The wave of APIs taking over the world manifests not only in new companies springing up that are absolutely reliant on APIs but also in transforming industries that have been around for hundreds of years. For one, the entire automotive industry is heading in the direction of being an ultimately API drive ecosystem.
In our latest podcast episode, we spoke with John Musser, the director of Data and Analytics for Ford Autonomous Vehicles at Ford Motor Company. John was attracted to Ford because the automotive industry is undergoing massive amounts of digital transformation through connectivity, electric vehicle expansion, the introduction of self-driving cars, and more. I chatted with John about what it takes to pioneer that digital revolution and the skills needed to guide a new wave of developers through the API frontier.
1. Build a Multidisciplinary API Team
"If you think about any large IT organization, a Fortune 500 company or Fortune 20, you have lots of teams that are building sort of API products across the organization. Some are public-facing, some are internal, some are related to the car itself," - John Musser.
Early on, Ford's focus centered around their public-facing APIs (as is the case with many API programs when they're first starting), but it quickly became known that their internal APIs were quite fragmented. There were a lot of teams and no central way to oversee the entire API lifecycle. So, John built up a Platform Enablement Team composed of almost 100 people who are all focused on APIs across the company in all capacities.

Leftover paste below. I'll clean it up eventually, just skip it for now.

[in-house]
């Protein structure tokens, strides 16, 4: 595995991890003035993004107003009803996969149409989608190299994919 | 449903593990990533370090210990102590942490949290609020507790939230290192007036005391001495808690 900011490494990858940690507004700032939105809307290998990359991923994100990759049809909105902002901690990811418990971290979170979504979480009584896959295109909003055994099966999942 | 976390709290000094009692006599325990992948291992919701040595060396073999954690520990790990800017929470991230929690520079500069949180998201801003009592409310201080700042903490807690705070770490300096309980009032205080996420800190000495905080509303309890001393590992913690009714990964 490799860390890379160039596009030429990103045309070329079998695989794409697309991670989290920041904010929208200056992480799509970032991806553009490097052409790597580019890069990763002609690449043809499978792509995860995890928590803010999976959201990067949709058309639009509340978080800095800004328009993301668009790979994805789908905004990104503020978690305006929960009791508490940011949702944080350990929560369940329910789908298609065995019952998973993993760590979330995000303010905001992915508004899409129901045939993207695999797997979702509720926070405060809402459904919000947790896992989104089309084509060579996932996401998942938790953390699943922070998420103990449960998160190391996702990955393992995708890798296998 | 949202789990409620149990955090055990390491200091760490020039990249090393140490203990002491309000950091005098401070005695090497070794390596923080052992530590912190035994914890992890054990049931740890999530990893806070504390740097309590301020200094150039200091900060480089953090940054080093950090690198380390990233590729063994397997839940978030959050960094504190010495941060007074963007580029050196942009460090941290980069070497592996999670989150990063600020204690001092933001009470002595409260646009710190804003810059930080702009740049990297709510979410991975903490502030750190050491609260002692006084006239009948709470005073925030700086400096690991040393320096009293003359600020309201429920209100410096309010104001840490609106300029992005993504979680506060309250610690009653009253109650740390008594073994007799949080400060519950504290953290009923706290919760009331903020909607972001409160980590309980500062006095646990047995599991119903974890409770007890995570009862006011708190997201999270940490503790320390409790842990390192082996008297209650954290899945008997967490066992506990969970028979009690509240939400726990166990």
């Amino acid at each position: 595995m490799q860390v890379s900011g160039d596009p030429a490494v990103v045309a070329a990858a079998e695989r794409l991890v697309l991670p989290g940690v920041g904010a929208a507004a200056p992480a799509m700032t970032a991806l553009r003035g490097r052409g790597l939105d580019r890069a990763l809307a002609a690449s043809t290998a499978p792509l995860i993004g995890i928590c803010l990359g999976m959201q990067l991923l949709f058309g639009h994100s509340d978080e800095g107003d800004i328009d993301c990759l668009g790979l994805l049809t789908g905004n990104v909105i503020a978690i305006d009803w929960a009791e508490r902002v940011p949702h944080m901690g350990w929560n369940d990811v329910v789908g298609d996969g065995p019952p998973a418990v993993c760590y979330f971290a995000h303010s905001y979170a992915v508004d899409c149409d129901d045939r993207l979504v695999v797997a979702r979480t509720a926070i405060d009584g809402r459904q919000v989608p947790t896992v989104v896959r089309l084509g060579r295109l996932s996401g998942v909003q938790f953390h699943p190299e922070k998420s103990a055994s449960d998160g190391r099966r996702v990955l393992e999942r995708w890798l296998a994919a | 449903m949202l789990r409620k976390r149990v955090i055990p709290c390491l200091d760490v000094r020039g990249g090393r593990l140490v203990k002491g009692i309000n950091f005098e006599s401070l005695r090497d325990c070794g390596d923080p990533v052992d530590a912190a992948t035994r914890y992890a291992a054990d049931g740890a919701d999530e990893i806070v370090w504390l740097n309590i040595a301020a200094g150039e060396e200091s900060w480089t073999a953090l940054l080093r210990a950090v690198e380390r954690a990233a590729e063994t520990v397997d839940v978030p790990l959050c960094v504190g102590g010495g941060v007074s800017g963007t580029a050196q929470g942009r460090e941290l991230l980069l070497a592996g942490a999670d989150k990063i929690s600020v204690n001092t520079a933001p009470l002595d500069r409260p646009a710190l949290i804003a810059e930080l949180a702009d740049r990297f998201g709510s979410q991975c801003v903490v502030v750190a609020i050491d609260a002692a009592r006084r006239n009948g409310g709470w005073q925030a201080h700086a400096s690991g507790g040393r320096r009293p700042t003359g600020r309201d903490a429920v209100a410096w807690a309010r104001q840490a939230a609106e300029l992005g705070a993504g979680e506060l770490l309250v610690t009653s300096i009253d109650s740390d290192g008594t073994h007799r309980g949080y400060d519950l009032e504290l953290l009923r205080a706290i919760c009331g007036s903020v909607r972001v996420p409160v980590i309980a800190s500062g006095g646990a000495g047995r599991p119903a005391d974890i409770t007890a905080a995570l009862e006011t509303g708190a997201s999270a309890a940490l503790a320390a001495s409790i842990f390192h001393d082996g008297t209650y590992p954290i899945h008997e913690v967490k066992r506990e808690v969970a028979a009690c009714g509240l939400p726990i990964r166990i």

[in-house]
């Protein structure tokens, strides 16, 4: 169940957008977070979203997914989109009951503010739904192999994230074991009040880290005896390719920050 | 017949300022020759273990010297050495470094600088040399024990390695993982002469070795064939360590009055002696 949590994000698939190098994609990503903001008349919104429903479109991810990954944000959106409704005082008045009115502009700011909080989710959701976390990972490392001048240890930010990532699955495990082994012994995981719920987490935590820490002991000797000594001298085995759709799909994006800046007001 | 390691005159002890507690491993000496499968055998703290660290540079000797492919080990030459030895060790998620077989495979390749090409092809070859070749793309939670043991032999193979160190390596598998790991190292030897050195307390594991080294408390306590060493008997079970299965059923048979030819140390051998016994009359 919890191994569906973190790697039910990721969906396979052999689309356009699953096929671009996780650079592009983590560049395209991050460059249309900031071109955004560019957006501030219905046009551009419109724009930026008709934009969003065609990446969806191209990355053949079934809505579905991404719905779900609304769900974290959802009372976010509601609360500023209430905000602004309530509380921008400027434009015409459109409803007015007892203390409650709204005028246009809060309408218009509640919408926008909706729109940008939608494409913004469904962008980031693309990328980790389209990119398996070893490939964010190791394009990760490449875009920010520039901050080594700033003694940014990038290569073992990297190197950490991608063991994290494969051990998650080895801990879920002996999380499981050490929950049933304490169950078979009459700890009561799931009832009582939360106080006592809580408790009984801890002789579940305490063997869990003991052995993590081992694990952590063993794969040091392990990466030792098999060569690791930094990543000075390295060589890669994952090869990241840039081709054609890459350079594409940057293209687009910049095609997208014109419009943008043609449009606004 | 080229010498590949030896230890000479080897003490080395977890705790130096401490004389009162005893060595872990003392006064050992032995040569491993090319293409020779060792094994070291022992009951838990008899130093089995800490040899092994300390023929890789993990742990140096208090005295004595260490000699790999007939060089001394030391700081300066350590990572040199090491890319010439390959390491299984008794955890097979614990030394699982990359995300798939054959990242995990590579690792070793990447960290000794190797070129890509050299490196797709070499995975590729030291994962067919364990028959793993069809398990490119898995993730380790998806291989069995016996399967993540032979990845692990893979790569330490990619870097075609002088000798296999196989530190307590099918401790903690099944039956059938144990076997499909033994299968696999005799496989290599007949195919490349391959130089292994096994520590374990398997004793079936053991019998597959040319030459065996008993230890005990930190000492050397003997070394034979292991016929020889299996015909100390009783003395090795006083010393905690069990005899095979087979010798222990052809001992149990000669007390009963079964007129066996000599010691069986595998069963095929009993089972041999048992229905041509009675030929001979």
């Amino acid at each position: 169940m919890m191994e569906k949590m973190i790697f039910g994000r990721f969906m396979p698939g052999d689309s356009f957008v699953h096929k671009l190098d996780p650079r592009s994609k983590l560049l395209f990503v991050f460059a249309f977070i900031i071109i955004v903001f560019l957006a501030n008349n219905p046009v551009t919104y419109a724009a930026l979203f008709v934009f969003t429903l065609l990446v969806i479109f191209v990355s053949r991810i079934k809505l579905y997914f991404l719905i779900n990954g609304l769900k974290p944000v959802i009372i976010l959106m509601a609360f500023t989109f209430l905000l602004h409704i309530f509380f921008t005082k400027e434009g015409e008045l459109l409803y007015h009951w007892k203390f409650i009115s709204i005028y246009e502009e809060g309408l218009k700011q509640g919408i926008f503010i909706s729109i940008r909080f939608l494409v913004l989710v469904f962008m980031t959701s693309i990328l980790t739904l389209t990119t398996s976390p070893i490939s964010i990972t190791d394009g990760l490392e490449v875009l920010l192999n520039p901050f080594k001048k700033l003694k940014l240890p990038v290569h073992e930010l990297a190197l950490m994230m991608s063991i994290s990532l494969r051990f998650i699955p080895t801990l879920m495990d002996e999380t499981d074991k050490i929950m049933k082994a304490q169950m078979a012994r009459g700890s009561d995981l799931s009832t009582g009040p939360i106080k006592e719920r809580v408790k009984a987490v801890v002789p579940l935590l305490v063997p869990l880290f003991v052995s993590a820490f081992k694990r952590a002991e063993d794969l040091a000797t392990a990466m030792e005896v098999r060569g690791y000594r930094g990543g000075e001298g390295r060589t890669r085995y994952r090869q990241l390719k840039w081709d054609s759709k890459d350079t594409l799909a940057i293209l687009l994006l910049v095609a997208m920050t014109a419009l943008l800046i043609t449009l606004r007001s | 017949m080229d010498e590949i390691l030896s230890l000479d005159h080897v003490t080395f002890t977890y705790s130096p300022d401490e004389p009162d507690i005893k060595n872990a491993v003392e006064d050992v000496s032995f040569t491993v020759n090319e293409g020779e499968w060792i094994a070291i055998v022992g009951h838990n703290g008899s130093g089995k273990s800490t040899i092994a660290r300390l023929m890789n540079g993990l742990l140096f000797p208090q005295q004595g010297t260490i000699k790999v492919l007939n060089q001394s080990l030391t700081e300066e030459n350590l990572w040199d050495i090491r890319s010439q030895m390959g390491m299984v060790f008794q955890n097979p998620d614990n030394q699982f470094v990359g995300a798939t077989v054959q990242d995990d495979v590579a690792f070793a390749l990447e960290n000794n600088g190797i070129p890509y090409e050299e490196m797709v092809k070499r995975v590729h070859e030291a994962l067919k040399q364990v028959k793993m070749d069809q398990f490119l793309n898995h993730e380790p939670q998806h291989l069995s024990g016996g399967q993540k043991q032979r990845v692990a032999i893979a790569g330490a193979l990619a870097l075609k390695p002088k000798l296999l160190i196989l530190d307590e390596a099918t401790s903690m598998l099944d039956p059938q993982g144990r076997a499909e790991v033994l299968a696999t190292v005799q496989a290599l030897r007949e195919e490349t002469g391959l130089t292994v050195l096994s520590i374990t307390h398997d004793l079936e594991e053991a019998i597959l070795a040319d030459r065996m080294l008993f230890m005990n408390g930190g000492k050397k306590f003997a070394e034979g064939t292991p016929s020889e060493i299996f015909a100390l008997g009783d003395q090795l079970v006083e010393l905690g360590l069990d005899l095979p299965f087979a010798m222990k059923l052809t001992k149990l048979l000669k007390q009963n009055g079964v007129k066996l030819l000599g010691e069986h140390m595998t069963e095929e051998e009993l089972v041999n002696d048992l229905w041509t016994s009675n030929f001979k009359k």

In creating that Platform Enablement Team, John notes it's critical to ask essential questions as your company scales. Guiding an organization as large as Ford through continuous digital transformation requires careful navigation and a holistic approach. Think about big picture items like how teams form, how to level up the whole organization, and your execution strategy for gaining executive buy-in.
"Just like any good API team, you have to be a bit multidisciplinary because you're going to need some engineering folks who understand building software and others who are doing evangelism within the company. Multidisciplinary teams consist of customer success solutions teams, developers, strategy teams, engineers, and more. You have to be careful to avoid duplication of efforts and stay focused on where to put that investment as your teams grow," shares John.
2. Gain Executive Buy-In for Your API Program
"Show success because success builds on more success. Have a team member dedicated to metrics and results. When you can show value to the executive team, they understand numbers. They understand the histogram of what's happening over time," - John Musser.
Constant iteration and innovation combined with proven, quantifiable numbers are vital for gaining executive buy-in. Even if you only have minimal data to show off at first, take results up the chain and show constant improvement over time. The momentum will speak for itself as you get the digital transformation ball rolling. Once you have that buy-in, think about how to parlay this mandate into transforming the organization and what key players are needed to make it happen.